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The Great Pitchfork Apology

The music magazine's reviews are changing with the way the wind is blowing.

Robert Rackley
Robert Rackley
2 min read
The Great Pitchfork Apology
(Wilco’s Sky Blue Sky is one album that had its original rating revised upward).

Pitchfork recently revised ratings on 20 albums from the past, mostly raising scores, but also lowering some, as well. It was a kind of a strange move, but to be fair, some albums are sleepers and you can’t always tell which ones will stick with you. I’ve long wanted to do a classics review blog post series where I only write about albums that have stood the test of time. There’s a different kind of love that you have for music with longevity that carries you through different seasons of your life.

It’s easy to be cynical about what Pitchfork is doing here, though. They’ve long held themselves as arbiters of taste, deriding work that falls outside the bounds of what they’ve identified as cool-in-the-moment. This sort of temporal attribution lends itself to revising history to fit whatever new parameters of cool have been introduced. Certainly, when the emperor had no clothes, which has been the case in many a Pitchfork fascination, he is easier to expose later on, once the mass hypnosis has worn off. When cooler heads prevail and senses lost in the rush of trendiness are back working, a more judicious appraisal of the work of art can be made. Maybe, though, just maybe, judgment is still clouded, but by whatever new trend has taken hold.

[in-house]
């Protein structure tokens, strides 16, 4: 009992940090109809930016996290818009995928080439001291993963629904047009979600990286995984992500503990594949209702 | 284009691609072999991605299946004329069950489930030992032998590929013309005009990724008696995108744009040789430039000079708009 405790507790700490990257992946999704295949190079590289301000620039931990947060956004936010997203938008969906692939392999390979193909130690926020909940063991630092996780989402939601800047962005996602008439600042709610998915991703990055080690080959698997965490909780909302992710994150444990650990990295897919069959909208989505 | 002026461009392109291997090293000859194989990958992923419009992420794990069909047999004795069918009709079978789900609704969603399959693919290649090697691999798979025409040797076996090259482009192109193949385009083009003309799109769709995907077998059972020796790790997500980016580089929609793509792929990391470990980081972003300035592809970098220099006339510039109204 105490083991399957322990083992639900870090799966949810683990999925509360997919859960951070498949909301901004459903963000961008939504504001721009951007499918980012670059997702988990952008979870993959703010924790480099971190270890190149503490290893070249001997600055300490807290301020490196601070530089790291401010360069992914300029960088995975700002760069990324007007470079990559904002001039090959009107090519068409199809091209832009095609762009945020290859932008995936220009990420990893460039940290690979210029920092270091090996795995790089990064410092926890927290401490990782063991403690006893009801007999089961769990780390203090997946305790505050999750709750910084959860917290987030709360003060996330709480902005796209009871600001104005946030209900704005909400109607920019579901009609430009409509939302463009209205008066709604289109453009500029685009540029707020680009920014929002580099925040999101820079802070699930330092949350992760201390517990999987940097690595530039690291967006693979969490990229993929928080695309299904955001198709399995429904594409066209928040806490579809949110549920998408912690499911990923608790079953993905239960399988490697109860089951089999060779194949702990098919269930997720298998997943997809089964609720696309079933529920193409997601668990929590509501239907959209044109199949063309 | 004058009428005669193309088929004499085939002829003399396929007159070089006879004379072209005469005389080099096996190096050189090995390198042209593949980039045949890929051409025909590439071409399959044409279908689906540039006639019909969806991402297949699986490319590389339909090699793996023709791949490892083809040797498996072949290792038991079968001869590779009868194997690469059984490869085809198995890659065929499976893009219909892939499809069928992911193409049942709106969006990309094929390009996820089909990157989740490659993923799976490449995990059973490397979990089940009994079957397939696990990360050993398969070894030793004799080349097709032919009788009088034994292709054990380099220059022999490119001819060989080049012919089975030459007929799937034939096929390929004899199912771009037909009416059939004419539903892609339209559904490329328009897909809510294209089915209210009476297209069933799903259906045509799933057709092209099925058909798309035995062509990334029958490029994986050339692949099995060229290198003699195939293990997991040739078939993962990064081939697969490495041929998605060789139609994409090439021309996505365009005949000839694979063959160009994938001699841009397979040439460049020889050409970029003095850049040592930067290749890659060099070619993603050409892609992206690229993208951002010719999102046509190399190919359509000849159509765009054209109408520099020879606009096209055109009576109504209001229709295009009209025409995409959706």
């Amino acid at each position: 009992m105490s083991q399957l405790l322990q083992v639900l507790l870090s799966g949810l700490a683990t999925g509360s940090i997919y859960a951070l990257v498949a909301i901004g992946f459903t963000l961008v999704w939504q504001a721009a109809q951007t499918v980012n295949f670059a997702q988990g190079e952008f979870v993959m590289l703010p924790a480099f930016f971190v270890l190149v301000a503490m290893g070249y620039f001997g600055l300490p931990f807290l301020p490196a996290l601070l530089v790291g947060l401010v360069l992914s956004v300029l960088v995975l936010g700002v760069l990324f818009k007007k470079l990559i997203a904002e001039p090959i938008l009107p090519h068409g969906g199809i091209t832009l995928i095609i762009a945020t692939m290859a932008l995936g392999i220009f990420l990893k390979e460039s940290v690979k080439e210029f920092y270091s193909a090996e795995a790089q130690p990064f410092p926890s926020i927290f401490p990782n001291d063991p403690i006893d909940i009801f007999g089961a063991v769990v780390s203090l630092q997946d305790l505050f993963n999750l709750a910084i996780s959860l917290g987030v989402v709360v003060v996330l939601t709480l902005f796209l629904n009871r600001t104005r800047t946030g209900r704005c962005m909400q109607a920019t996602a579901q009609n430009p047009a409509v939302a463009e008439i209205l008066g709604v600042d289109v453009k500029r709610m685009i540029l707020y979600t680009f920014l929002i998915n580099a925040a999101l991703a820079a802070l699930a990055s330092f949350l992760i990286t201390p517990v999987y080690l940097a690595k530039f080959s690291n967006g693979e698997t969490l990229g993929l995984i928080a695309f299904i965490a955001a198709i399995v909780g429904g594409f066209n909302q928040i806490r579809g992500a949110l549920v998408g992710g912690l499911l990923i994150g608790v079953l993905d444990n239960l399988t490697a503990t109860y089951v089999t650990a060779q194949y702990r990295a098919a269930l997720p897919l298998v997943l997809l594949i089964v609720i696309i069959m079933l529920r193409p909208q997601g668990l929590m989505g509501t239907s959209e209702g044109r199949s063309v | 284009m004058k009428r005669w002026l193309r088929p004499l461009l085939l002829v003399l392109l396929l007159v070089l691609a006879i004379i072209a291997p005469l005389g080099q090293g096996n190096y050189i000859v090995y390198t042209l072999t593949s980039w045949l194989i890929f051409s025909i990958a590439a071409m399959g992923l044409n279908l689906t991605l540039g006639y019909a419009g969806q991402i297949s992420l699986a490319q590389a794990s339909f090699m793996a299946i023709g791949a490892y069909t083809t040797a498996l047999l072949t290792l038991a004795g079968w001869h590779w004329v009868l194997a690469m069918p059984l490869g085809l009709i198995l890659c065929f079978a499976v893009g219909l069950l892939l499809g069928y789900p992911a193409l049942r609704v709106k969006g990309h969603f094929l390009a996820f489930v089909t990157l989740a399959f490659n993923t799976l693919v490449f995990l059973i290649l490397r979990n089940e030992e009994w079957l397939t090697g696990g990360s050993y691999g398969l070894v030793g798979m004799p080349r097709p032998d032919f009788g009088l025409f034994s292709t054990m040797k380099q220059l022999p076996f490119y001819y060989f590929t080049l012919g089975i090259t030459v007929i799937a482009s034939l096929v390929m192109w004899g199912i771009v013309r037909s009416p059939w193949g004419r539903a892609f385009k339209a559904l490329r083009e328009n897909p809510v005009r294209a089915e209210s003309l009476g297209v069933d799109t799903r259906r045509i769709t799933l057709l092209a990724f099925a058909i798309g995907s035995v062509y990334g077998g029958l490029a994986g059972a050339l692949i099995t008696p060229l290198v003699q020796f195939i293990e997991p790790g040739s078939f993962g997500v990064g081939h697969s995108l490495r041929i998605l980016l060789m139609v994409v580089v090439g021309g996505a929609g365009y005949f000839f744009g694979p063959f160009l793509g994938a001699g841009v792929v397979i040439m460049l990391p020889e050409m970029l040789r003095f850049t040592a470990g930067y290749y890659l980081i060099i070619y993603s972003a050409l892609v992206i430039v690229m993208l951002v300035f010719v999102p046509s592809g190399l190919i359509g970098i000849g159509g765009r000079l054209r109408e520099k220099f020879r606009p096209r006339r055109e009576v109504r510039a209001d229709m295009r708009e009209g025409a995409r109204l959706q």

Freddie Deboer is having none of it.

Which they are very close to explicitly admitting is the point: not that there was some deficiency in how the original scores were awarded, but rather that the scores look less like what a cool person thinks now. One little snippet helpfully points out that liking an artist was not cool when the review was written but is cool now; honest, but perhaps this should have been removed in the editing process!

Deboer’s thoughts on the revisions are cutting, but insightful, as usual. He gets deep when he writes about Pitchfork’s performative aspect. In his mind, the writers at the publication would rather signal that they like cool music than listen to music they actually like. I guess you have to give something up in exchange for cultural capital (and ad dollars).

Which, of course, is what Pitchfork has always been about, projecting a certain kind of image of yourself to your peers. Pitchfork is the apotheosis of music purely as signifier, signifier of being the right kind of person, the cool kind, the knowing kind.

Except for the occasional feature that gets linked to from somewhere else, I stopped reading Pitchfork years ago. I think it was when they were intellectualizing low-brow, mainstream hip-hop. Things like “When Chingy says, ‘I like the way you do that right thurr,’ he’s really launching a scathing critique of contemporary sexual mores.” They probably still do that kind of music criticism. I’m just not tuning in to find out.

Robert Rackley

Robert is a Christian, software dev manager, aspiring minimalist and paper airplane mechanic located in North Carolina.


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